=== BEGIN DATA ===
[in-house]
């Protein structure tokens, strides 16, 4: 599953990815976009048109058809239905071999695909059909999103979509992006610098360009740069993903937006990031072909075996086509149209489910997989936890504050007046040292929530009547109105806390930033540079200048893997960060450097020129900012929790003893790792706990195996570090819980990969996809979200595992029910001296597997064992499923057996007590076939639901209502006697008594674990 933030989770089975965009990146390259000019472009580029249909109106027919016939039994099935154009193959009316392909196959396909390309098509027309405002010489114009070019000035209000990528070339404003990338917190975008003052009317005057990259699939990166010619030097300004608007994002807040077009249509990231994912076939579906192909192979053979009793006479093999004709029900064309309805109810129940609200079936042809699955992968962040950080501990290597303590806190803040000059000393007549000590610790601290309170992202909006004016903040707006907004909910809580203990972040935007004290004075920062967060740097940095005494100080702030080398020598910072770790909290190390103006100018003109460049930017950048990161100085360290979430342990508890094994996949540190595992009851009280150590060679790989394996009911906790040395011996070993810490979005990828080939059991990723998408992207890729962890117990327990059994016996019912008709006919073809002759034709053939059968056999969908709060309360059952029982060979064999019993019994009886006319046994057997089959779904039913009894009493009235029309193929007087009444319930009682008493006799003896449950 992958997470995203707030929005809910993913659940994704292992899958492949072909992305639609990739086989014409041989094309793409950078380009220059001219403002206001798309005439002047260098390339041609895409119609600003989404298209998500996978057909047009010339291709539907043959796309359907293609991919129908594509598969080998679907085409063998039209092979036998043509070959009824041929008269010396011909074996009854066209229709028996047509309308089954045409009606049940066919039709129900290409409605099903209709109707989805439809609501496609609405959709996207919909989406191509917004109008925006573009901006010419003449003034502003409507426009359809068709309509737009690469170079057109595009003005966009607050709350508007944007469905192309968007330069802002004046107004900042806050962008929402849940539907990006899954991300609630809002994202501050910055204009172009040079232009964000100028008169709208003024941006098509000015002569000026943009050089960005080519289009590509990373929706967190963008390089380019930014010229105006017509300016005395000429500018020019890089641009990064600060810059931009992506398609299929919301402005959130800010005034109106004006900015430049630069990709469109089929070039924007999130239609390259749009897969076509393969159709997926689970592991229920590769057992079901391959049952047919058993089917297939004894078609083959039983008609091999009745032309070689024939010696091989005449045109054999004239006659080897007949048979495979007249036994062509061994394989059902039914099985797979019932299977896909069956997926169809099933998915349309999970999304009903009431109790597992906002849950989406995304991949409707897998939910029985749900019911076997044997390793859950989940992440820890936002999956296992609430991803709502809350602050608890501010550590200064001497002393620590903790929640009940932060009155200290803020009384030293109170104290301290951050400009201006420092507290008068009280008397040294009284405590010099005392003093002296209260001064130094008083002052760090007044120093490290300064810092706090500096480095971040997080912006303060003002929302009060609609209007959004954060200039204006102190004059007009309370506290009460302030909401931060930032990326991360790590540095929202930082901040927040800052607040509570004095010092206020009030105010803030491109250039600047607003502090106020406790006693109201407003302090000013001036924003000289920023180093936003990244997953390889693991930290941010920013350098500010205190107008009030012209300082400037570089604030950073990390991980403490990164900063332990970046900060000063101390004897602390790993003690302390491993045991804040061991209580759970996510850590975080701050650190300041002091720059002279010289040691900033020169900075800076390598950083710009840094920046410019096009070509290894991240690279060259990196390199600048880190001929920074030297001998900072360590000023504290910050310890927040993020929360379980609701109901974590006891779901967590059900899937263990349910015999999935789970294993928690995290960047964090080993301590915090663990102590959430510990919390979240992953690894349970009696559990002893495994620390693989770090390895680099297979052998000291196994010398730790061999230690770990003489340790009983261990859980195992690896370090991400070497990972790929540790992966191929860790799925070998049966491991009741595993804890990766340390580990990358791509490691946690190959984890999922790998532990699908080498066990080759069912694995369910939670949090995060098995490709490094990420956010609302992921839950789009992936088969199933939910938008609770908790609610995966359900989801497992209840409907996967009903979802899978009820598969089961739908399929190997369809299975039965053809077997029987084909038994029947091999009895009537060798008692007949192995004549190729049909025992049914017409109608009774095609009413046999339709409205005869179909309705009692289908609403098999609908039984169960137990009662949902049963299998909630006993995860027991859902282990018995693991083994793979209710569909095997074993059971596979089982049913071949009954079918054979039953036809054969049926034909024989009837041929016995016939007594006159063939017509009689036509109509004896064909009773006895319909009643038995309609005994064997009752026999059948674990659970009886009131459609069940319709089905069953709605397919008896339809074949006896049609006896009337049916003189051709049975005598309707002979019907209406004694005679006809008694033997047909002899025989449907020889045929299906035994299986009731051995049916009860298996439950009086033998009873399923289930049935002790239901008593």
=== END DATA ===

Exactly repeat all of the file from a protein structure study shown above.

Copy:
[in-house]
């Protein structure tokens, strides 16, 4: 599953990815976009048109058809239905071999695909059909999103979509992006610098360009740069993903937006990031072909075996086509149209489910997989936890504050007046040292929530009547109105806390930033540079200048893997960060450097020129900012929790003893790792706990195996570090819980990969996809979200595992029910001296597997064992499923057996007590076939639901209502006697008594674990 933030989770089975965009990146390259000019472009580029249909109106027919016939039994099935154009193959009316392909196959396909390309098509027309405002010489114009070019000035209000990528070339404003990338917190975008003052009317005057990259699939990166010619030097300004608007994002807040077009249509990231994912076939579906192909192979053979009793006479093999004709029900064309309805109810129940609200079936042809699955992968962040950080501990290597303590806190803040000059000393007549000590610790601290309170992202909006004016903040707006907004909910809580203990972040935007004290004075920062967060740097940095005494100080702030080398020598910072770790909290190390103006100018003109460049930017950048990161100085360290979430342990508890094994996949540190595992009851009280150590060679790989394996009911906790040395011996070993810490979005990828080939059991990723998408992207890729962890117990327990059994016996019912008709006919073809002759034709053939059968056999969908709060309360059952029982060979064999019993019994009886006319046994057997089959779904039913009894009493009235029309193929007087009444319930009682008493006799003896449950 992958997470995203707030929005809910993913659940994704292992899958492949072909992305639609990739086989014409041989094309793409950078380009220059001219403002206001798309005439002047260098390339041609895409119609600003989404298209998500996978057909047009010339291709539907043959796309359907293609991919129908594509598969080998679907085409063998039209092979036998043509070959009824041929008269010396011909074996009854066209229709028996047509309308089954045409009606049940066919039709129900290409409605099903209709109707989805439809609501496609609405959709996207919909989406191509917004109008925006573009901006010419003449003034502003409507426009359809068709309509737009690469170079057109595009003005966009607050709350508007944007469905192309968007330069802002004046107004900042806050962008929402849940539907990006899954991300609630809002994202501050910055204009172009040079232009964000100028008169709208003024941006098509000015002569000026943009050089960005080519289009590509990373929706967190963008390089380019930014010229105006017509300016005395000429500018020019890089641009990064600060810059931009992506398609299929919301402005959130800010005034109106004006900015430049630069990709469109089929070039924007999130239609390259749009897969076509393969159709997926689970592991229920590769057992079901391959049952047919058993089917297939004894078609083959039983008609091999009745032309070689024939010696091989005449045109054999004239006659080897007949048979495979007249036994062509061994394989059902039914099985797979019932299977896909069956997926169809099933998915349309999970999304009903009431109790597992906002849950989406995304991949409707897998939910029985749900019911076997044997390793859950989940992440820890936002999956296992609430991803709502809350602050608890501010550590200064001497002393620590903790929640009940932060009155200290803020009384030293109170104290301290951050400009201006420092507290008068009280008397040294009284405590010099005392003093002296209260001064130094008083002052760090007044120093490290300064810092706090500096480095971040997080912006303060003002929302009060609609209007959004954060200039204006102190004059007009309370506290009460302030909401931060930032990326991360790590540095929202930082901040927040800052607040509570004095010092206020009030105010803030491109250039600047607003502090106020406790006693109201407003302090000013001036924003000289920023180093936003990244997953390889693991930290941010920013350098500010205190107008009030012209300082400037570089604030950073990390991980403490990164900063332990970046900060000063101390004897602390790993003690302390491993045991804040061991209580759970996510850590975080701050650190300041002091720059002279010289040691900033020169900075800076390598950083710009840094920046410019096009070509290894991240690279060259990196390199600048880190001929920074030297001998900072360590000023504290910050310890927040993020929360379980609701109901974590006891779901967590059900899937263990349910015999999935789970294993928690995290960047964090080993301590915090663990102590959430510990919390979240992953690894349970009696559990002893495994620390693989770090390895680099297979052998000291196994010398730790061999230690770990003489340790009983261990859980195992690896370090991400070497990972790929540790992966191929860790799925070998049966491991009741595993804890990766340390580990990358791509490691946690190959984890999922790998532990699908080498066990080759069912694995369910939670949090995060098995490709490094990420956010609302992921839950789009992936088969199933939910938008609770908790609610995966359900989801497992209840409907996967009903979802899978009820598969089961739908399929190997369809299975039965053809077997029987084909038994029947091999009895009537060798008692007949192995004549190729049909025992049914017409109608009774095609009413046999339709409205005869179909309705009692289908609403098999609908039984169960137990009662949902049963299998909630006993995860027991859902282990018995693991083994793979209710569909095997074993059971596979089982049913071949009954079918054979039953036809054969049926034909024989009837041929016995016939007594006159063939017509009689036509109509004896064909009773006895319909009643038995309609005994064997009752026999059948674990659970009886009131459609069940319709089905069953709605397919008896339809074949006896049609006896009337049916003189051709049975005598309707002979019907209406004694005679006809008694033997047909002899025989449907020889045929299906035994299986009731051995049916009860298996439950009086033998009873399923289930049935002790239901008593």